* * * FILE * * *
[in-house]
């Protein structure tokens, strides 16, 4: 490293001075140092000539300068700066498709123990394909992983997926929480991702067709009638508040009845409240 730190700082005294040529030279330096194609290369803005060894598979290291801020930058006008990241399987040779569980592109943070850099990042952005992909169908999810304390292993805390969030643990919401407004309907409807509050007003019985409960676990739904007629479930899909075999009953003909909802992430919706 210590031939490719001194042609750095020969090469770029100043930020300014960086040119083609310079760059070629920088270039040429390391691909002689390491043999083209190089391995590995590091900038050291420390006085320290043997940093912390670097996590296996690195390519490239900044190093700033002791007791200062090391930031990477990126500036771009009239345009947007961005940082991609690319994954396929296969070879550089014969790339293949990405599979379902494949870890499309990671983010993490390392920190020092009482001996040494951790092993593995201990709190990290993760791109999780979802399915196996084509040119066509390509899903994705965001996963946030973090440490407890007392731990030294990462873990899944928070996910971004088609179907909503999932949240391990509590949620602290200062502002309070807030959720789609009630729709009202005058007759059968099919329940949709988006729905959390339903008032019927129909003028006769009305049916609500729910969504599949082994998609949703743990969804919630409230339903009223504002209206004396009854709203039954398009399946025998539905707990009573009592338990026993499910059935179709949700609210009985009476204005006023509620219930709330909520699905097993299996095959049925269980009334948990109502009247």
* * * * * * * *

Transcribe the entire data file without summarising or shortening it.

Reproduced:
[in-house]
């Protein structure tokens, strides 16, 4: 490293001075140092000539300068700066498709123990394909992983997926929480991702067709009638508040009845409240 730190700082005294040529030279330096194609290369803005060894598979290291801020930058006008990241399987040779569980592109943070850099990042952005992909169908999810304390292993805390969030643990919401407004309907409807509050007003019985409960676990739904007629479930899909075999009953003909909802992430919706 210590031939490719001194042609750095020969090469770029100043930020300014960086040119083609310079760059070629920088270039040429390391691909002689390491043999083209190089391995590995590091900038050291420390006085320290043997940093912390670097996590296996690195390519490239900044190093700033002791007791200062090391930031990477990126500036771009009239345009947007961005940082991609690319994954396929296969070879550089014969790339293949990405599979379902494949870890499309990671983010993490390392920190020092009482001996040494951790092993593995201990709190990290993760791109999780979802399915196996084509040119066509390509899903994705965001996963946030973090440490407890007392731990030294990462873990899944928070996910971004088609179907909503999932949240391990509590949620602290200062502002309070807030959720789609009630729709009202005058007759059968099919329940949709988006729905959390339903008032019927129909003028006769009305049916609500729910969504599949082994998609949703743990969804919630409230339903009223504002209206004396009854709203039954398009399946025998539905707990009573009592338990026993499910059935179709949700609210009985009476204005006023509620219930709330909520699905097993299996095959049925269980009334948990109502009247």